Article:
Shadow roads minister questions if government is delivering “plan of action” for A47
PUBLISHED: 17:08 14 May 2014 | UPDATED: 17:25 14 May 2014
Shadow roads minister Richard Burden told MPs he was not convinced that the government was actually going to deliver the A47, claiming the government did not have a “plan of action”.
Speaking in the debate in Westminster he called for clarity about what would actually happen in the Autumn, adding that he was not clear about what the £2.5m cost of the current feasibility studies was paying for.
Quoting Newcastle MP Nicholas Brown who was speaking about the also shortlisted A1 scheme last week, he said: “What accounts for the delay between the tentative announcement of yet another study and the setting up of the study? What is left to be studied of this much-studied question?”,.
He also questioned why it had taken 10 months to draw up the initial scope documents.
Earlier this year the government announced that it will create a new government-owned company to replace the Highways Agency, and Mr Burden questioned if its creation would meant that another study would have to take place before the A47 upgrade could go ahead.
He asked: “Will a decision on the issue then bind that new arm’s-length highways agency or does the Minister expect the matter to go to that agency to be considered, perhaps even — who knows?— for it to do its own feasibility study on this project?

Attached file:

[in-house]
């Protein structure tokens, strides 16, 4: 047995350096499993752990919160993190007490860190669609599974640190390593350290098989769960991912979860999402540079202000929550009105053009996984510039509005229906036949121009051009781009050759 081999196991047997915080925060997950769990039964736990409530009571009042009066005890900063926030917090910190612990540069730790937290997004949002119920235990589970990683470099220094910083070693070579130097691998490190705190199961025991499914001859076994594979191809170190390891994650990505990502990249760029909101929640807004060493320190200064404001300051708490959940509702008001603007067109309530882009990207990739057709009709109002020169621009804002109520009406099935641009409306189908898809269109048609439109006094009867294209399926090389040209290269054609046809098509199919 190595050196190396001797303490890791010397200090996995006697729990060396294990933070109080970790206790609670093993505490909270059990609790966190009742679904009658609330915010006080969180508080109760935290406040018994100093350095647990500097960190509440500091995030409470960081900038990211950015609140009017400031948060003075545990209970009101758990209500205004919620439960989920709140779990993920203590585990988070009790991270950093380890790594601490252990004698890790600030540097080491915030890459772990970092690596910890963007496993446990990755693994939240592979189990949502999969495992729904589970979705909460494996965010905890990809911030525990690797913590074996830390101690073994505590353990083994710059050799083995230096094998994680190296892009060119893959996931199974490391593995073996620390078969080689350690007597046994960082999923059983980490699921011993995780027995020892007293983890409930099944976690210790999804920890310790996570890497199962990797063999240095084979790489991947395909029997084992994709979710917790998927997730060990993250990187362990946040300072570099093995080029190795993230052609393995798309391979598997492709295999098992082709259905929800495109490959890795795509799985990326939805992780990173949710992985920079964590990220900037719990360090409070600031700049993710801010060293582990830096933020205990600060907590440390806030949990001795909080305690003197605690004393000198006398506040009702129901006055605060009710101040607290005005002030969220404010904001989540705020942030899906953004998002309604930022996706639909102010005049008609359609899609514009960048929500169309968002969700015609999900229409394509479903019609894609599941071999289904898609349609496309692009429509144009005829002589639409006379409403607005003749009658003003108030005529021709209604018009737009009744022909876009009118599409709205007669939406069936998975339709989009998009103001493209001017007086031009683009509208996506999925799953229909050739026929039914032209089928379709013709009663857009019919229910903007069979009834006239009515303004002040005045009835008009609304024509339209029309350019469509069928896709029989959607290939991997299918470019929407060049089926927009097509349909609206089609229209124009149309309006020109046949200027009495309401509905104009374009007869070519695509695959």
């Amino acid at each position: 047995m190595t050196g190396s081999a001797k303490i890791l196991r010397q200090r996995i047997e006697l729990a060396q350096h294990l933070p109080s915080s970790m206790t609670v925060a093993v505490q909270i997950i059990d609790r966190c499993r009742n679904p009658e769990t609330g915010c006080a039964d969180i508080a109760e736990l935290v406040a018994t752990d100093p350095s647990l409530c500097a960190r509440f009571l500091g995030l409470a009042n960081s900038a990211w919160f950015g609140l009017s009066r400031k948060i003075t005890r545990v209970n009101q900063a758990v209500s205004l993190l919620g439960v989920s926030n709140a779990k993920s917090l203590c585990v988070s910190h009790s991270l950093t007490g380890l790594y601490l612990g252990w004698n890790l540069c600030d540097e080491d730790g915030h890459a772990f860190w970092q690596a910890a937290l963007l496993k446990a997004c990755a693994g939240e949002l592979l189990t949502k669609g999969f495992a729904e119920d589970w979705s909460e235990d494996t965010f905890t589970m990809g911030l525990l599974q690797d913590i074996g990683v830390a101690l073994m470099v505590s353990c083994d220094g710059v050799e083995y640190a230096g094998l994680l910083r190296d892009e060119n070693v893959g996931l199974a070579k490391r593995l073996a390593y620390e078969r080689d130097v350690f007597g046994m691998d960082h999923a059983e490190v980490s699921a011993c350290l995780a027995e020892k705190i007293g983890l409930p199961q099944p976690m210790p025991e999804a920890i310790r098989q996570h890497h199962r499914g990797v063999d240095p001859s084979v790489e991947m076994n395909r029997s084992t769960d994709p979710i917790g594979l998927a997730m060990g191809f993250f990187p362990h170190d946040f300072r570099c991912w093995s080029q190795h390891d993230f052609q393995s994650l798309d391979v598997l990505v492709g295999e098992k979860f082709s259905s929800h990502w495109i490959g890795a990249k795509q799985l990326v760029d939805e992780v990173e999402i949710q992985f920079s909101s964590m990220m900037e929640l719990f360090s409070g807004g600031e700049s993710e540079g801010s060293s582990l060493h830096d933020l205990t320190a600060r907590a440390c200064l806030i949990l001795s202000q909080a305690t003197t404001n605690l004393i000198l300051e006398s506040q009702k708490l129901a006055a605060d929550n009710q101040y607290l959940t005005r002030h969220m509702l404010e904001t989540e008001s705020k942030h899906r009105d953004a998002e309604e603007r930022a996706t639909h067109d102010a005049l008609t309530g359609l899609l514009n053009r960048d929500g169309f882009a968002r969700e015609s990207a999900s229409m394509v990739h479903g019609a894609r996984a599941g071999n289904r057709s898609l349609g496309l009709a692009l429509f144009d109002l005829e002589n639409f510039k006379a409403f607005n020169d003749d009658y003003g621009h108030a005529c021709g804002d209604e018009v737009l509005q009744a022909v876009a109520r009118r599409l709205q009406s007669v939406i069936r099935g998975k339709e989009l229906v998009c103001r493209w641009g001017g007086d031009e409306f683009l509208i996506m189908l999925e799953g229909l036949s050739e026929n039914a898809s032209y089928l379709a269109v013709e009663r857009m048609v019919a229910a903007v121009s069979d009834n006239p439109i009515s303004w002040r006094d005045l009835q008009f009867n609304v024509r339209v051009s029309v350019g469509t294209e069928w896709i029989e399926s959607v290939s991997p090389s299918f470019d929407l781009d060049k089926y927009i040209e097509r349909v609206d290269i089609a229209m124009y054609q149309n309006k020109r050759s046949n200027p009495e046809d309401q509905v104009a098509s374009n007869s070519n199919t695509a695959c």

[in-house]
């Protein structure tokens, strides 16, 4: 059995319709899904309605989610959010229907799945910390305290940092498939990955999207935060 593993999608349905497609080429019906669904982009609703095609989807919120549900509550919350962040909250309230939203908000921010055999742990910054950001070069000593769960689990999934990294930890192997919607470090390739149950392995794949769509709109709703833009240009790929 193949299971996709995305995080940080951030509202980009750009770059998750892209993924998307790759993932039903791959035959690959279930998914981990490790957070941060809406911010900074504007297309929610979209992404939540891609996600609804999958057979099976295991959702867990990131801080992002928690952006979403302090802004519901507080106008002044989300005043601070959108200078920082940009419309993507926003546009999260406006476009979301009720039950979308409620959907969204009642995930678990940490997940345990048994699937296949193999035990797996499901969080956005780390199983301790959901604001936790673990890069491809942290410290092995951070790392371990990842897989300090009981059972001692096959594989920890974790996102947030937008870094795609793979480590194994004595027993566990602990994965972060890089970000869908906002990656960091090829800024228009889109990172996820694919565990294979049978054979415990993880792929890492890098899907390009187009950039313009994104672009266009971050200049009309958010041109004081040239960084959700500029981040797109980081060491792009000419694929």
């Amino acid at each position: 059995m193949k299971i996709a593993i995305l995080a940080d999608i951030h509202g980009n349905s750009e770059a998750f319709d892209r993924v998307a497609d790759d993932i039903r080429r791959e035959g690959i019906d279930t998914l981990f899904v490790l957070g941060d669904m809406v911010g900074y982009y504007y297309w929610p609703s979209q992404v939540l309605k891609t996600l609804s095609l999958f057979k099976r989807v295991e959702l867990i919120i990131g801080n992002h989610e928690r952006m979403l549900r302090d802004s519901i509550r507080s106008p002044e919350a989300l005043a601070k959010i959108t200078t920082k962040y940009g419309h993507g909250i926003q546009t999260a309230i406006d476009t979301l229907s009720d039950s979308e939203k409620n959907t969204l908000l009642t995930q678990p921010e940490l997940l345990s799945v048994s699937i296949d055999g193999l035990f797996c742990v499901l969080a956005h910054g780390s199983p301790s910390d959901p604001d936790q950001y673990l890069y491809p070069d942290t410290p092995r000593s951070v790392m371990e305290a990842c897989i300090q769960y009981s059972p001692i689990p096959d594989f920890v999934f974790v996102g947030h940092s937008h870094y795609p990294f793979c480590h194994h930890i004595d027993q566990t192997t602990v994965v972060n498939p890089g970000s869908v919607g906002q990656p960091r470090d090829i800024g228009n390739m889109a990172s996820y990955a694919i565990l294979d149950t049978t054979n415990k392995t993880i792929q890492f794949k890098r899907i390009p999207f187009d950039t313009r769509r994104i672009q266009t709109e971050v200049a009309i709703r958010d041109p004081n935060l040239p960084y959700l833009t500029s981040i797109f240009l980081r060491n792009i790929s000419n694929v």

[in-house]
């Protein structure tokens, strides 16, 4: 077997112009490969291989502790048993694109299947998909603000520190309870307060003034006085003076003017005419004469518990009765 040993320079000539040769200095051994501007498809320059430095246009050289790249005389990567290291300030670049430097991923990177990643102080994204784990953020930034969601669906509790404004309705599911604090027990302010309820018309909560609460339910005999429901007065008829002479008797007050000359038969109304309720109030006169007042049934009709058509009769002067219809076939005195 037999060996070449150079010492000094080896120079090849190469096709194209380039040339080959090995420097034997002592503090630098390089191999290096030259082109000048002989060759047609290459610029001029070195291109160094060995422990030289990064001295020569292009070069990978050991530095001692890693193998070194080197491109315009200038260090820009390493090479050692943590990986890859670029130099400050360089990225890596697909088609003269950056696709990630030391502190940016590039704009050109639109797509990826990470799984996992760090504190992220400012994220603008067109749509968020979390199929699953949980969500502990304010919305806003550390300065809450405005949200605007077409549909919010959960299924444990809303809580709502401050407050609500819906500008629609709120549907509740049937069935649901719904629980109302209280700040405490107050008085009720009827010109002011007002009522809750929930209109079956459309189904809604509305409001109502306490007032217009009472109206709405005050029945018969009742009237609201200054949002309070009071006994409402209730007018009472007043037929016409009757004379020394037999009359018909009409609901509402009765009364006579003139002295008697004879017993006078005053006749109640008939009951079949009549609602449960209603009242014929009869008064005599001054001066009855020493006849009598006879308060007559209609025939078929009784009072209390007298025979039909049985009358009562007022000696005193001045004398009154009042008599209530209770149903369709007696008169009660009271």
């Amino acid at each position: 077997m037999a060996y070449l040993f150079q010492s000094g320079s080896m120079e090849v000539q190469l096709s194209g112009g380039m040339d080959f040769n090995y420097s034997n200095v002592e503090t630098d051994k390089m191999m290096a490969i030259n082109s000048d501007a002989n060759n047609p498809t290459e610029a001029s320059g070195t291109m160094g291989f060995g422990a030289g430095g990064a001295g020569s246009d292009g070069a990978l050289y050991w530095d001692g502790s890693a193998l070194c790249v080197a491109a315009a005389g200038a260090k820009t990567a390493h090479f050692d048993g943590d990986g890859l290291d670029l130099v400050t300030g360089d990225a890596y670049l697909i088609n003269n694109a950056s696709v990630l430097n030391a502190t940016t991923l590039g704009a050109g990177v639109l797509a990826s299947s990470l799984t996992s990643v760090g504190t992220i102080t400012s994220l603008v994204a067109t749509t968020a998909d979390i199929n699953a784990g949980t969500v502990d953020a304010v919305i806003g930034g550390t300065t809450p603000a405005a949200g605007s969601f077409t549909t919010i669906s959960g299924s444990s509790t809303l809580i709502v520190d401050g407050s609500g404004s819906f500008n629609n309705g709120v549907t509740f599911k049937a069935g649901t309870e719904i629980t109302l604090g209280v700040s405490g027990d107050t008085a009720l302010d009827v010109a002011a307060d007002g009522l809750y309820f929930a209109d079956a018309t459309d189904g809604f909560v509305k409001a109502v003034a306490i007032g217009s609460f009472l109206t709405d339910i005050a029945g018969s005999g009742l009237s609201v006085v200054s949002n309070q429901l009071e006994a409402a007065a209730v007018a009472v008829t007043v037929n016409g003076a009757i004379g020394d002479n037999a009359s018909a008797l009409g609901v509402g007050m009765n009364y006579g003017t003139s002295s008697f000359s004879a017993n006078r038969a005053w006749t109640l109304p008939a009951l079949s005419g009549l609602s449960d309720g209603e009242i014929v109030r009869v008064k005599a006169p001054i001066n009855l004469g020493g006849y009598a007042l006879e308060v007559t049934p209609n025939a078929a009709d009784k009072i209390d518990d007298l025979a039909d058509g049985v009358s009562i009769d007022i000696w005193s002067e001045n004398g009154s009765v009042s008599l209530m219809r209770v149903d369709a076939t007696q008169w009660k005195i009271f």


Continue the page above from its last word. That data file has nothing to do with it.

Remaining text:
“I should like the Minister to be just a little bit clearer on how the feasibility study fits in with the timetable and decision-making terms and with the creation of his new arm’s-length highways agency.”
He also hit out at the government for pulling a number of shovel-ready schemes when it came to power, including a major upgrades to a section of the A47.
He said the £26 million Blofield to Burlingham scheme, which was one of seven scrapped, had a cost-benefit ratio of 7:1.
“Delivery of the A47 scheme is important, but I am not convinced that we are getting it,” he said.
Mr Goodwill said the decision to pull schemes had been taken because of the “dire financial position that we inherited”. Adding: “Fortunately, things are looking a lot better, which is why we are able to invest in infrastructure generally, not only in roads but in the conventional rail network and our new high-speed rail network.”
He added that the idea of the new company - known as the GoCo - was to get on with the jobs, not delay them.
“I can allay the hon. Gentleman’s fears in that regard. Network Rail works in that way, and it does not tend to delay rail projects; it tends to deliver them efficiently,” Mr Goodwill said.